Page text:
Jazz combinations, I love them, and I love the potential of what could be a great opportunity to make some fantastic music. Guitarist Gian Wiegner and organist Gary Brunotte have recorded an album together that is the perfect definition of cool jazz, where it sounds like Pat Martino and Jimmy Smith uniting in the studio or on stage for the first time. About Time (Sincopato is very much about the two musicians and their interaction together, along with the two bands that play along with them (the songs were recorded in two completely different sessions). Along with the standbys, Wiegner and Brunotte offer a number of songs from their own songbook, including "Wes Meets Les", "PM Blues", "Dont' Rush Me", "Samba This", and "Cool Waltzin'", and at times you'll have to look at the CD to remember that this was recorded in the last year, and not 40 or 50 years ago. It manages to capture the moment properly, and the recording itself (produced by Wiegner and Brunotte, no engineer listed) sounds like it came from someone who truly listens to jazz recordings. I enjoy it when both of them are deep into their solos, and if one feels a need to say "let me get in there a bit", the other player will step back (if only slightly) and allow the other to play. It's hard to say who is the better rhythm section, John Lockwood (bass) and Steve Langone (drums), or Dan Davis (drums) and Paul Engbretsen (bass). They each play in the pocket in their own way, each serving the leaders of these sessions quite well, but are different from one another. One might want to bother with the preferred rhythm section, but hearing some top notch jazz like this makes choosing less of an issue.
All of the musicians here are capable of playing anything and everything, as Wiegner explores quite a bit on his solo work while Brunotte does more than just traditional jazz. But with their roots at the Berklee College Of Music, they know how to approach a song and take it to the next level, and they do that on thirteen occasions on this disc. Fans of both musicians will enjoy knowing these two have finally joined together for a project (thus the title of the album), and while it may or may not lead to other joint projects, new fans will be able to start finding other songs in their respective catalogs by picking this up.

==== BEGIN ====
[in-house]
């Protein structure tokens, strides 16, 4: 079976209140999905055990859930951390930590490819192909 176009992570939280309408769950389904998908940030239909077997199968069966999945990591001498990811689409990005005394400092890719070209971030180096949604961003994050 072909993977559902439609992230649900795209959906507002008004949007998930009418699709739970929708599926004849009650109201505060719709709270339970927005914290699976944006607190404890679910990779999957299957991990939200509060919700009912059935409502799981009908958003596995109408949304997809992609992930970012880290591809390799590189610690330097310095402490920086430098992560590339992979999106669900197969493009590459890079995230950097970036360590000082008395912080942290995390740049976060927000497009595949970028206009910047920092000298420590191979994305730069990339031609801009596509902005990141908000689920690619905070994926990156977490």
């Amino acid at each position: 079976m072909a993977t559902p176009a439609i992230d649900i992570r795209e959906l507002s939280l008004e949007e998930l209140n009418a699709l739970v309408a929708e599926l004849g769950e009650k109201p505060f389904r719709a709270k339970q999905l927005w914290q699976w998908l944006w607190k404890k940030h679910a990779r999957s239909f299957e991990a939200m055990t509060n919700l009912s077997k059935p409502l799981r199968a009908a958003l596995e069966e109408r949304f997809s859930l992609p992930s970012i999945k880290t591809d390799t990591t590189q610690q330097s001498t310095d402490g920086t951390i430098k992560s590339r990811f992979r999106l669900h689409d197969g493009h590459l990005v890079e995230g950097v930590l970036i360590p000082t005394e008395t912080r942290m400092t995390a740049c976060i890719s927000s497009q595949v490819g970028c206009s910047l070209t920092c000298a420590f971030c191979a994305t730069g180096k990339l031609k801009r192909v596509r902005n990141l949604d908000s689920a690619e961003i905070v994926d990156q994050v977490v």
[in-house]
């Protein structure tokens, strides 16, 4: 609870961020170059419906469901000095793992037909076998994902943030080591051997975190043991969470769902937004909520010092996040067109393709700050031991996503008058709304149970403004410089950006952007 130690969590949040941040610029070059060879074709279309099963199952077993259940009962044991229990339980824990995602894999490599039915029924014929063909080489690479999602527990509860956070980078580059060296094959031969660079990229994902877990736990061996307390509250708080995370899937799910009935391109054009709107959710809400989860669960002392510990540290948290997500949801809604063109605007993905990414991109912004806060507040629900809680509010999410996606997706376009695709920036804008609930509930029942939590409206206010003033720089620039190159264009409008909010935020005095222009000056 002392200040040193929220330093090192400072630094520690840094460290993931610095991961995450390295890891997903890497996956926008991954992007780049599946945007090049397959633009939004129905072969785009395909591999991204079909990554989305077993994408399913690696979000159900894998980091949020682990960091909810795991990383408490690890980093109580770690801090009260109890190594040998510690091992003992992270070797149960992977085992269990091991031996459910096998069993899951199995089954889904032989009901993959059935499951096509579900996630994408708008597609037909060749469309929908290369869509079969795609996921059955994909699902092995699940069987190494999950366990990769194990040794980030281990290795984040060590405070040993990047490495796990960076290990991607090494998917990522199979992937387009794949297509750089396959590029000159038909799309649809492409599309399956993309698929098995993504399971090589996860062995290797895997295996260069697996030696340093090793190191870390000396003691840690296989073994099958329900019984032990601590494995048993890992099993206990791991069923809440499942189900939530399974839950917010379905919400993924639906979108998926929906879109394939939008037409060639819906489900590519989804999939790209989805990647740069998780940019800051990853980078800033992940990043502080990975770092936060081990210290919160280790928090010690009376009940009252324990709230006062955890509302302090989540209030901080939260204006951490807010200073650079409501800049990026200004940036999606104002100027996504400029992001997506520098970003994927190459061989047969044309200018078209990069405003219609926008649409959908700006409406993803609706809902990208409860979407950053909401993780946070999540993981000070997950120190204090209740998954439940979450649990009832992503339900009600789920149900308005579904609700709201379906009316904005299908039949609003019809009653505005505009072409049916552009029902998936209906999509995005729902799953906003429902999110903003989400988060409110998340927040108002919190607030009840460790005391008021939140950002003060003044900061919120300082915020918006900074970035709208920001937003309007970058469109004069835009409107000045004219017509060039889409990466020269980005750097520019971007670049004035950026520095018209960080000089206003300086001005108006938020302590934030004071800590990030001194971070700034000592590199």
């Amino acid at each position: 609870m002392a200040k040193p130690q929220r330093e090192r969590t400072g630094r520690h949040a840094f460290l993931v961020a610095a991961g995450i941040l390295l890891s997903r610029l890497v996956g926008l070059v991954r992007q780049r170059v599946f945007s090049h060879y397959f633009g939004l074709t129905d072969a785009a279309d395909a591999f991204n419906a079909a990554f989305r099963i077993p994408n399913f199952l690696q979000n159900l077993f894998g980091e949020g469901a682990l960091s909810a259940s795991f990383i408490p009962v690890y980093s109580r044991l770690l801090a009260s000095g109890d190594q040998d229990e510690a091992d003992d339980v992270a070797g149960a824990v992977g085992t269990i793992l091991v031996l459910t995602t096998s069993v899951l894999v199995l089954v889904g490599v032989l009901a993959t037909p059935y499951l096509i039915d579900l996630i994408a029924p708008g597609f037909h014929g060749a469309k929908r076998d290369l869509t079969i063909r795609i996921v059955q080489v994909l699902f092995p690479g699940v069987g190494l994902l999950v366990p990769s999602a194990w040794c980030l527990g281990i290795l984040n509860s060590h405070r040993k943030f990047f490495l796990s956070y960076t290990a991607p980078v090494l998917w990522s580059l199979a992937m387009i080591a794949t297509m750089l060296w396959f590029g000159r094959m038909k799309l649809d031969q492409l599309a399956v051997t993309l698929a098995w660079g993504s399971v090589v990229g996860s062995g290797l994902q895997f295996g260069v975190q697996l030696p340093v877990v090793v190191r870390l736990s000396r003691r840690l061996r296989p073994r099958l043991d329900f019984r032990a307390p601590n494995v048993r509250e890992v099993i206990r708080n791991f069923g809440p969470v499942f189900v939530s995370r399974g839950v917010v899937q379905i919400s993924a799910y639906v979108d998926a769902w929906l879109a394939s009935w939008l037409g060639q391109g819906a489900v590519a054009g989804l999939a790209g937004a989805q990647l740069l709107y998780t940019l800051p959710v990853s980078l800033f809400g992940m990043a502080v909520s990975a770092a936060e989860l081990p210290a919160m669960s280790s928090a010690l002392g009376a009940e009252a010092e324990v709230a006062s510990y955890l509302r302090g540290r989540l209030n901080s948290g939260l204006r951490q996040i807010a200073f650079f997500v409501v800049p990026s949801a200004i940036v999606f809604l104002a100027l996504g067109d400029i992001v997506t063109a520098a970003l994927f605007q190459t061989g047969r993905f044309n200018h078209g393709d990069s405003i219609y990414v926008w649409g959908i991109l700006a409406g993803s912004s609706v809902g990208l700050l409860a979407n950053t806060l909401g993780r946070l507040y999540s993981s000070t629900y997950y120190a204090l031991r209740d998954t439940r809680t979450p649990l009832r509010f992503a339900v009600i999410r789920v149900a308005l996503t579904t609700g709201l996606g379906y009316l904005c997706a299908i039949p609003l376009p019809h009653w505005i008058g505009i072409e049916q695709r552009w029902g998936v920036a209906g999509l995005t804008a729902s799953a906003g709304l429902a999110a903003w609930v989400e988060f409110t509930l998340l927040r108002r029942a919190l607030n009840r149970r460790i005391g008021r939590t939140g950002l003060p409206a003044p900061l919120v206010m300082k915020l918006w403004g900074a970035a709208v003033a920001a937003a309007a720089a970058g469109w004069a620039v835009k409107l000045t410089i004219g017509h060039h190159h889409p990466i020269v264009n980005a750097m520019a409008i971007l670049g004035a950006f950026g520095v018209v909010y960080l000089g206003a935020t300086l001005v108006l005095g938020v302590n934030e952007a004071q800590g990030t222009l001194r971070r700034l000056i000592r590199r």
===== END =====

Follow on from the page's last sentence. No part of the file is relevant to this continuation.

(About Time is available from CDBaby.)
Good album covers can sometimes make or break an album, even though they shouldn't. They're merely eye candy, and this album is proof. I'm not a ballroom dancer, but I always admired the moves and the look of the ladies involved, lots of passion and sexual energy involved. If I could dance like that, and find an elegant dancer, I'd be wicked. Instead I see the cover painting of a couple dancing,with the lady arched and a slit going up to who knows where, and it also suggests sophistication. Guitarist Michael Higgins, along with Adam Nussbaum (drums), and Jay Anderson (bass), suggest this as well with the album The Moon And The Lady Dancing (self-released), and you may want to listen to this with a suit on.
In truth, this is jazz done not unlike The Modern Jazz Quartet, but in this case a trio setting. The songs are very stylized and sound right for the proper occasions, with titles like "When Colors Turn", "If I Only Knew", "Alone Together", and "In Love In Vain". Some of Higgins' guitar work sounds like what one would also hear on an Antonio Carlos Jobin recording, and if one needs a suggestion for a recording that will create a mood towards a seductive evening, I would recommend this. Some might see this type of album as a slow motion ride through molasses, but if so then you're probably not a fan of this style of jazz. It's not smooth jazz, it's something that demands your attention without resorting to the tried and true. The Moon And The Lady Dancing is a reliable album, and Higgins has the kind of playing style that will make a lot of other guitarists want to return to their basements and start from scratch.
(The Moon And The Lady Dancing is available from CDBaby.)
This Is Book's Music
There will be a lot more than just the links that are on there.